Carsaig Arches- a Geological Wonder,2nd only to Staffa
A long fairly arduous walk below the dramatic Carsaig Cliffs taking in the spectacular sea views, cliffs and varying wildlife arriving at the natural basalt arches of Malcolm's Point, another geological wonder of Mull.
Route Details Click on photos below to enlarge
OS pathfinder 342 map 1:25,000. A long walk, 8 miles in distance including your return. You must allow 3-5 hours. Carsaig lies on the south coast of Mull, 3 miles south east of
Pennygael which is on the A849 midway between Craignure and Fionnphort. From Seaview bed and breakfast travel east along the A849 towards Pennyghael. Just before Pennyghael there is a road
signposted Carsaig off to the right. Drive for about 1 mile down to Carsaig Pier. Do not park on the pier, but park above it taking care not to cause on obstruction. CAR REQUIRED. The journey from Seaview bed and breakfast takes about half an hour by car.
Starting from Carsaig Pier take the wooded track just above the pier west, which follows along the head of the shore. Looking south and eastwards are distant views of Jura, Islay and Colonsay. On coming out of the trees on the landward site is the picturesque bay of Carsaig with it's amphitheatre of 700ft cliffs., standing guard over fertile fields.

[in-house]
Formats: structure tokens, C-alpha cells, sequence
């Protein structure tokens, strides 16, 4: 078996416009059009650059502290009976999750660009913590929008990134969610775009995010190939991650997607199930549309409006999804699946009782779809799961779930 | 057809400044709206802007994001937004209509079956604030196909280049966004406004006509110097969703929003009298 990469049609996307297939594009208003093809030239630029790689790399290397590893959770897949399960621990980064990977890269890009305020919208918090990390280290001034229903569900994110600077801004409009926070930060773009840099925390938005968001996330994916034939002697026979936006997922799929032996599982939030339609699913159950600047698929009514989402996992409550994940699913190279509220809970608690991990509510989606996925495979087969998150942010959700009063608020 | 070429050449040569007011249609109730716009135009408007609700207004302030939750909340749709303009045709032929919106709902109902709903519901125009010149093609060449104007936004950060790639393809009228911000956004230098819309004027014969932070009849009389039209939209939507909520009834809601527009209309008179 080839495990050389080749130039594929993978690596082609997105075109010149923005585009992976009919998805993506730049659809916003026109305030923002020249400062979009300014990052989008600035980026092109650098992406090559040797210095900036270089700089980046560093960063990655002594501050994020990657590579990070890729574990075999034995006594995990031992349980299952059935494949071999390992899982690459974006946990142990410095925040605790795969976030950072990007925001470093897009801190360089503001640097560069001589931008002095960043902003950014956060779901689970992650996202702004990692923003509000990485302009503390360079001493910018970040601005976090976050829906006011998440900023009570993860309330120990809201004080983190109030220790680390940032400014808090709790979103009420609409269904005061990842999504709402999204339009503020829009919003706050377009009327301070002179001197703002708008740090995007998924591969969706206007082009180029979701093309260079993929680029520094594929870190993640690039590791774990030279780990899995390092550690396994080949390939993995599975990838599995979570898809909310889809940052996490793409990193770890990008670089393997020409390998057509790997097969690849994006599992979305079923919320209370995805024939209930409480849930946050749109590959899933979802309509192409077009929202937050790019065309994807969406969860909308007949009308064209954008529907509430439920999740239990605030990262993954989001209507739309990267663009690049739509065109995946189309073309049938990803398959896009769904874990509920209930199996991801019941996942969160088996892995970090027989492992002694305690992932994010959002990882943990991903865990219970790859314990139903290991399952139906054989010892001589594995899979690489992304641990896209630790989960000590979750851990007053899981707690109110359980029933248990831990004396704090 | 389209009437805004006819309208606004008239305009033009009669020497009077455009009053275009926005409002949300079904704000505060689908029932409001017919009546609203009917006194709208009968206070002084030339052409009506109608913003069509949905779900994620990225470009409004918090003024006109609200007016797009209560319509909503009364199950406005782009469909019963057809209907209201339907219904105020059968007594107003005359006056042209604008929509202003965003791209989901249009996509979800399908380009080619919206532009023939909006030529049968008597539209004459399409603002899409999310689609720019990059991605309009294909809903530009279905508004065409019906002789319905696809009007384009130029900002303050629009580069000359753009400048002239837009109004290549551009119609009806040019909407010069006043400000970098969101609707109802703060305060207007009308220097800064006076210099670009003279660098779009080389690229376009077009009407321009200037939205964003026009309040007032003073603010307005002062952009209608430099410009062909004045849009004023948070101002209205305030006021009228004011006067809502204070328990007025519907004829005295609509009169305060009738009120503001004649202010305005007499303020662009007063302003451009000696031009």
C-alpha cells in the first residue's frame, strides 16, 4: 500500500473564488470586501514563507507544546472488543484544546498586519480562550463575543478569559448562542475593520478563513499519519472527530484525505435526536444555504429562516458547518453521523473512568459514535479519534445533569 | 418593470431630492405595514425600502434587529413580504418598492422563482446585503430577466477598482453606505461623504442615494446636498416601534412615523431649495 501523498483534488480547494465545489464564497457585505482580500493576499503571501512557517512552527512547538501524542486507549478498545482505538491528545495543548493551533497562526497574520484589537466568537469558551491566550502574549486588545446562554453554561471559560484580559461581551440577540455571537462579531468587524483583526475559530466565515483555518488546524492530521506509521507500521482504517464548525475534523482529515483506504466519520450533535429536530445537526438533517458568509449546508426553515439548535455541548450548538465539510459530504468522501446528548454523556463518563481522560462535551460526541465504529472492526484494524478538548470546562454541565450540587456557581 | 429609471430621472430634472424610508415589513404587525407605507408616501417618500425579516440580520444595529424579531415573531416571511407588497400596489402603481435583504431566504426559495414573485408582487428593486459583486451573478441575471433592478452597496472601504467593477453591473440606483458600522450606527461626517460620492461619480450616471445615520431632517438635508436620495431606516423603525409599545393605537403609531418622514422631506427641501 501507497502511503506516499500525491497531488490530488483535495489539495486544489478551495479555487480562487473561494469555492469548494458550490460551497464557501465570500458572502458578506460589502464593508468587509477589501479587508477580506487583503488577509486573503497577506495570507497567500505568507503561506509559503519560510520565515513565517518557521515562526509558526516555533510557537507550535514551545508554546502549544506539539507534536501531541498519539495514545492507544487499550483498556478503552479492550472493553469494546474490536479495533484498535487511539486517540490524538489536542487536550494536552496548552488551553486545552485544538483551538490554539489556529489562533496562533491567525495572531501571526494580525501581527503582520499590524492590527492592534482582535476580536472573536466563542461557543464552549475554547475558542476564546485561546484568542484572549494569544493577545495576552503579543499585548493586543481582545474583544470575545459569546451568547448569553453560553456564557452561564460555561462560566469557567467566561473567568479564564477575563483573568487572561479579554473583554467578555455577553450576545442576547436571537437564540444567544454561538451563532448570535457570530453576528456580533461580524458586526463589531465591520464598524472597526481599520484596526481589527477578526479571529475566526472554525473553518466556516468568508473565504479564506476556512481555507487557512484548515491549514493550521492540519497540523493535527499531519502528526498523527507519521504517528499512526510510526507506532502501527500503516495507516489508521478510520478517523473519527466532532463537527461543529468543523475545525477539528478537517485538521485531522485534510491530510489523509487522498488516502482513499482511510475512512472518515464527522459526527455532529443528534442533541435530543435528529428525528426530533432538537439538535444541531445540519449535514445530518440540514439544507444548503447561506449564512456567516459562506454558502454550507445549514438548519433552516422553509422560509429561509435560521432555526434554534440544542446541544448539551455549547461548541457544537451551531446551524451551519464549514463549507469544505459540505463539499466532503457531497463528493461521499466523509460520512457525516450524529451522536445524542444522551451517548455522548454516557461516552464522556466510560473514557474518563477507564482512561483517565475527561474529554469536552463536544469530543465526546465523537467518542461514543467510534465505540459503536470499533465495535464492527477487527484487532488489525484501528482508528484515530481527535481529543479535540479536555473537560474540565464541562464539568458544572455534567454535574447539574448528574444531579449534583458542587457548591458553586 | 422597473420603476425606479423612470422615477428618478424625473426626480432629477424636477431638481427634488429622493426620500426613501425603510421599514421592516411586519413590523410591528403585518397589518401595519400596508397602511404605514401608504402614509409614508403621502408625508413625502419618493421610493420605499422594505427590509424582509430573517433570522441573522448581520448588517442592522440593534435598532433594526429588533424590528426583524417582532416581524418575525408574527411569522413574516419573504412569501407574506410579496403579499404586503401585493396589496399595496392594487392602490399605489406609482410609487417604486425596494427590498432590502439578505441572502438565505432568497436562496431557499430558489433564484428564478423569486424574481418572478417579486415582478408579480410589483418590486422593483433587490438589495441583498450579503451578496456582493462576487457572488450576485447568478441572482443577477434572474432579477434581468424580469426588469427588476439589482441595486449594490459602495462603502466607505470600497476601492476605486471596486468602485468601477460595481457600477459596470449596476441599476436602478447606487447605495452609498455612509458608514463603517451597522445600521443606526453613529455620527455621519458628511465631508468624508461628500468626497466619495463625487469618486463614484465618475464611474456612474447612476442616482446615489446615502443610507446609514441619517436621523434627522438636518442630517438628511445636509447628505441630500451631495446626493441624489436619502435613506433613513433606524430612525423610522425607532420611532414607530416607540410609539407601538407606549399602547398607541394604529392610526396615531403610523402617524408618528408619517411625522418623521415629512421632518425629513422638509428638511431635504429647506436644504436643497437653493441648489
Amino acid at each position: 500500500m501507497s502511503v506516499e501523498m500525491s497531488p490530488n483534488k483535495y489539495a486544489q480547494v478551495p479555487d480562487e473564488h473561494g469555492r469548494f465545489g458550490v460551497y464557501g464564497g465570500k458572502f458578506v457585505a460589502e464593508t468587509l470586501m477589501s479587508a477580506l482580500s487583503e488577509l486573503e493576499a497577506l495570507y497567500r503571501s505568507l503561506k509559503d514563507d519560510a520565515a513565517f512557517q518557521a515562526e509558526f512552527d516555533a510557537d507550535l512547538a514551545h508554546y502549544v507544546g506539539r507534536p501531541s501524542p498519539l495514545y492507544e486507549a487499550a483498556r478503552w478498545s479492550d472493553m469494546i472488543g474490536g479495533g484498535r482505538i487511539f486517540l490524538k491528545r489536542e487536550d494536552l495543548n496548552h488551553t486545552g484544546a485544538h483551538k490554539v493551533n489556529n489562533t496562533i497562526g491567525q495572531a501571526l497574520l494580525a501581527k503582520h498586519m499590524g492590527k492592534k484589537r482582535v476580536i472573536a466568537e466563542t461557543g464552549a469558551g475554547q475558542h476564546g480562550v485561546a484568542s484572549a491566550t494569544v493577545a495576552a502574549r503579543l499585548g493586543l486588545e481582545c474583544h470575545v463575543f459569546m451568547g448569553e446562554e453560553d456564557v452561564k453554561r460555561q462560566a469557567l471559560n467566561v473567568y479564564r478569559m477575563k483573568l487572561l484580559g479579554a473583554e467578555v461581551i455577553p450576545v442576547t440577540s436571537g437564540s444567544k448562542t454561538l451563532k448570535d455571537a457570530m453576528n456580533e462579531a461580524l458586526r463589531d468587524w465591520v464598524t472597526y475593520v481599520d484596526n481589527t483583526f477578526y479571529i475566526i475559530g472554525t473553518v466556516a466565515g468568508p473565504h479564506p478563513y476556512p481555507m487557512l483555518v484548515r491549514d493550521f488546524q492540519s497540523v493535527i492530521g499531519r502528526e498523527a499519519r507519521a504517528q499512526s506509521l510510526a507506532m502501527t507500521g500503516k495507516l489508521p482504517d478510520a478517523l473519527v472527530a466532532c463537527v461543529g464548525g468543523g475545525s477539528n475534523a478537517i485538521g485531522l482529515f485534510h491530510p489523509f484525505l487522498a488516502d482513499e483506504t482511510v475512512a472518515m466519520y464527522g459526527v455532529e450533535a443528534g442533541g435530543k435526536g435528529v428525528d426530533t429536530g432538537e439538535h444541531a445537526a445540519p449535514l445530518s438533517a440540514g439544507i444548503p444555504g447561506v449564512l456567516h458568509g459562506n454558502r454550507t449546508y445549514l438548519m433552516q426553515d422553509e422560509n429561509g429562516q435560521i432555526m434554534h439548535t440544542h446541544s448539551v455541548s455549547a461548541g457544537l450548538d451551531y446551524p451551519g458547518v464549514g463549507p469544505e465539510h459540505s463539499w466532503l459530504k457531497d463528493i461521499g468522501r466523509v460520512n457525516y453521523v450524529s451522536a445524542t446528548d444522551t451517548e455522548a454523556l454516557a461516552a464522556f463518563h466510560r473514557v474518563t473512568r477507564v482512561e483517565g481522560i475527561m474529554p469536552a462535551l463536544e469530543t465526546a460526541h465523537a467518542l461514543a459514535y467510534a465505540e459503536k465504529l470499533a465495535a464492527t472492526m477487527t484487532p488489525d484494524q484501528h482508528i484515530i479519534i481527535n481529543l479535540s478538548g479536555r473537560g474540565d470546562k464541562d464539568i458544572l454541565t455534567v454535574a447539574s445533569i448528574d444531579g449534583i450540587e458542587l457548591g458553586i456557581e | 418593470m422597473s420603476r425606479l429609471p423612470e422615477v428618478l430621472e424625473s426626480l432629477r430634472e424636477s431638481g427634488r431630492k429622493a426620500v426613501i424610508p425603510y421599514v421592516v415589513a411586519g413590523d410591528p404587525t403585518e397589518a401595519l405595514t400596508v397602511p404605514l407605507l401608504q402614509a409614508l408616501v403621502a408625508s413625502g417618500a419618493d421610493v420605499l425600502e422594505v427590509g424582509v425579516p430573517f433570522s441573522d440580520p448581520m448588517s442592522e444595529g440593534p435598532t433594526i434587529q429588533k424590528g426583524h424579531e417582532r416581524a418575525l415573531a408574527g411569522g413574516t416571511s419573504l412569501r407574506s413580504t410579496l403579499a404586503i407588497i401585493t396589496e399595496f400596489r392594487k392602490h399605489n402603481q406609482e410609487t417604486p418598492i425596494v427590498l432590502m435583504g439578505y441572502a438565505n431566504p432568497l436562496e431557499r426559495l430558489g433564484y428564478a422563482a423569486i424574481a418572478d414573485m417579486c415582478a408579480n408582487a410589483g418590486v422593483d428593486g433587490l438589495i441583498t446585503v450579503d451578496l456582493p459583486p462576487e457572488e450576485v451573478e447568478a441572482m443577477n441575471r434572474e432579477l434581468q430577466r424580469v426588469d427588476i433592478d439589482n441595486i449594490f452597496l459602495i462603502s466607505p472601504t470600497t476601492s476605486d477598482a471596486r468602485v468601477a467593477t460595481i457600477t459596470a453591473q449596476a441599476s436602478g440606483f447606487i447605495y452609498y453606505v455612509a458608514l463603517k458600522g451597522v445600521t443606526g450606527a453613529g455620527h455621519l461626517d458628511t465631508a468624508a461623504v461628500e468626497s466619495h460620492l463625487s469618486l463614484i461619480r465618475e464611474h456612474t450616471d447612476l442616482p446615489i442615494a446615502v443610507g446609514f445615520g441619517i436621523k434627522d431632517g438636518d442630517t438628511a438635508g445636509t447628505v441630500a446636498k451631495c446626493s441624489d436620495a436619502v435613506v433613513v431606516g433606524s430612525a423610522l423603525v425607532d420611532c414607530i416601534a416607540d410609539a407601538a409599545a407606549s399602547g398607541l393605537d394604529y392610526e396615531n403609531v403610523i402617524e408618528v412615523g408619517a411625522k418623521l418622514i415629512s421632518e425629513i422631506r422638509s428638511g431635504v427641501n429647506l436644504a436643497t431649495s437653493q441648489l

This spot is ideal for a peaceful picnic on a sunny day. Continuing west , crossing over 2 burns and follow the sometimes rough path at the head of the basalt, lava sheet shoreline. The cliffs on the landward side will tower above you all the way to the Carsaig Arches.
On the shore and Cliffside look out for the wild goats whom you will probably smell before you see them. In sense you will probably note a wide variety of nesting seabirds, golden eagles and ravens which are commonly spotted.
After approximately 1 hours walking you will arrive at a break in the cliffs, known as the "Nuns Pass", which can give you access to the moorland on the clifftops. Below the pass you will see the "Nuns Cave". Here nuns are suppose to have hidden here after being chased out of Iona. Crosses going back to 6th-9th centuries are carved on the walls. Also a carved sailing ship dated 1633 is carved there. Sandstone from the foreshore below the cave was quarried for restoration work out of the Iona Abbey.
Continue west on the path below the cliffs. Another hour further on the path ends near the 1st of the 2 arches. Take care especially in wet conditions! These are exposed parts, where the path runs close to the sea. The arches are an impressive site, standing out on the shore with a jagged skyline of 1000ft cliffs towering above them. The arches, originally sea caves, have been eroded right through and eventually they will collapse to form sea stacks. The large arch is 160ft from one end to the other. The second arch is taller and slimmer. It also has a stack on top. The arches consist of columnar basalts, not unlike those of Staffa, if not quite as spectacular. Return by the same route emphasizing great care should be taken, especially near the arches.
Wild goats, deer, seals, otters, eagles, ravens and buzzards. Numerous varieties of seabirds including shag, cormorant, herring, black backed
gulls and kittiwakes. There is also black guillemot, rock dove, rock pipit, wren, oystercatcher, curlew and redshank.
MAP OS EXPLORER 375 Iona, Staffa and The Ross of Mull
Last Amended: 19/09/2015
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